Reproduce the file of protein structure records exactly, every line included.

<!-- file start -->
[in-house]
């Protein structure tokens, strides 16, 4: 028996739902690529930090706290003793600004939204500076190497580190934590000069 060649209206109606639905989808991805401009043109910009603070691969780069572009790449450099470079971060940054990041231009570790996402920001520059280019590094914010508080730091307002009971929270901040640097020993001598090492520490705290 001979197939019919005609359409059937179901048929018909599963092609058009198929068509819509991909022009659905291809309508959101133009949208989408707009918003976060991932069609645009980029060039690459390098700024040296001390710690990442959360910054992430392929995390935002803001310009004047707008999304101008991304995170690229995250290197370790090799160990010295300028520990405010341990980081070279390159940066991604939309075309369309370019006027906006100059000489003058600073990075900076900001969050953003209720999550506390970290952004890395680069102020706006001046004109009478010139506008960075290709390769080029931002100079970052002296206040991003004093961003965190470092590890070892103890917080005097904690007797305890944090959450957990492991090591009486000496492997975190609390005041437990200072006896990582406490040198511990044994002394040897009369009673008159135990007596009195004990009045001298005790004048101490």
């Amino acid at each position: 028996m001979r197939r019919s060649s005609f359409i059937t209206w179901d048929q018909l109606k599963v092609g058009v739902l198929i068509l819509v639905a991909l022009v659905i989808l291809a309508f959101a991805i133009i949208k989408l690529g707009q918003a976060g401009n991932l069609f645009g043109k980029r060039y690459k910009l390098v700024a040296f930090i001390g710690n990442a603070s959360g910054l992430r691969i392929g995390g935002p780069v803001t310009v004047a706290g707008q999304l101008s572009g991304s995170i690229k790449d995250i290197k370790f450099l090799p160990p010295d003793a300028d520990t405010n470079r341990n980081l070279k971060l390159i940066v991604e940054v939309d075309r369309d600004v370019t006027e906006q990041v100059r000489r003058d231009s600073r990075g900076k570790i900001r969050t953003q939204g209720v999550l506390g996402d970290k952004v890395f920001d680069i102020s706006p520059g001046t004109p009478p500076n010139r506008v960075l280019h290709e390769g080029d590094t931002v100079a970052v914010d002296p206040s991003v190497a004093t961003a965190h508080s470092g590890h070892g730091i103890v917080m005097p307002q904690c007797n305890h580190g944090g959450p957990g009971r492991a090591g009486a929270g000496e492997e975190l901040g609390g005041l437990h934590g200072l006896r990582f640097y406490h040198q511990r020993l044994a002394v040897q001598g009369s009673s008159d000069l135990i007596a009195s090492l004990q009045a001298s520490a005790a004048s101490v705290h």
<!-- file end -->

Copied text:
[in-house]
């Protein structure tokens, strides 16, 4: 028996739902690529930090706290003793600004939204500076190497580190934590000069 060649209206109606639905989808991805401009043109910009603070691969780069572009790449450099470079971060940054990041231009570790996402920001520059280019590094914010508080730091307002009971929270901040640097020993001598090492520490705290 001979197939019919005609359409059937179901048929018909599963092609058009198929068509819509991909022009659905291809309508959101133009949208989408707009918003976060991932069609645009980029060039690459390098700024040296001390710690990442959360910054992430392929995390935002803001310009004047707008999304101008991304995170690229995250290197370790090799160990010295300028520990405010341990980081070279390159940066991604939309075309369309370019006027906006100059000489003058600073990075900076900001969050953003209720999550506390970290952004890395680069102020706006001046004109009478010139506008960075290709390769080029931002100079970052002296206040991003004093961003965190470092590890070892103890917080005097904690007797305890944090959450957990492991090591009486000496492997975190609390005041437990200072006896990582406490040198511990044994002394040897009369009673008159135990007596009195004990009045001298005790004048101490």
């Amino acid at each position: 028996m001979r197939r019919s060649s005609f359409i059937t209206w179901d048929q018909l109606k599963v092609g058009v739902l198929i068509l819509v639905a991909l022009v659905i989808l291809a309508f959101a991805i133009i949208k989408l690529g707009q918003a976060g401009n991932l069609f645009g043109k980029r060039y690459k910009l390098v700024a040296f930090i001390g710690n990442a603070s959360g910054l992430r691969i392929g995390g935002p780069v803001t310009v004047a706290g707008q999304l101008s572009g991304s995170i690229k790449d995250i290197k370790f450099l090799p160990p010295d003793a300028d520990t405010n470079r341990n980081l070279k971060l390159i940066v991604e940054v939309d075309r369309d600004v370019t006027e906006q990041v100059r000489r003058d231009s600073r990075g900076k570790i900001r969050t953003q939204g209720v999550l506390g996402d970290k952004v890395f920001d680069i102020s706006p520059g001046t004109p009478p500076n010139r506008v960075l280019h290709e390769g080029d590094t931002v100079a970052v914010d002296p206040s991003v190497a004093t961003a965190h508080s470092g590890h070892g730091i103890v917080m005097p307002q904690c007797n305890h580190g944090g959450p957990g009971r492991a090591g009486a929270g000496e492997e975190l901040g609390g005041l437990h934590g200072l006896r990582f640097y406490h040198q511990r020993l044994a002394v040897q001598g009369s009673s008159d000069l135990i007596a009195s090492l004990q009045a001298s520490a005790a004048s101490v705290h």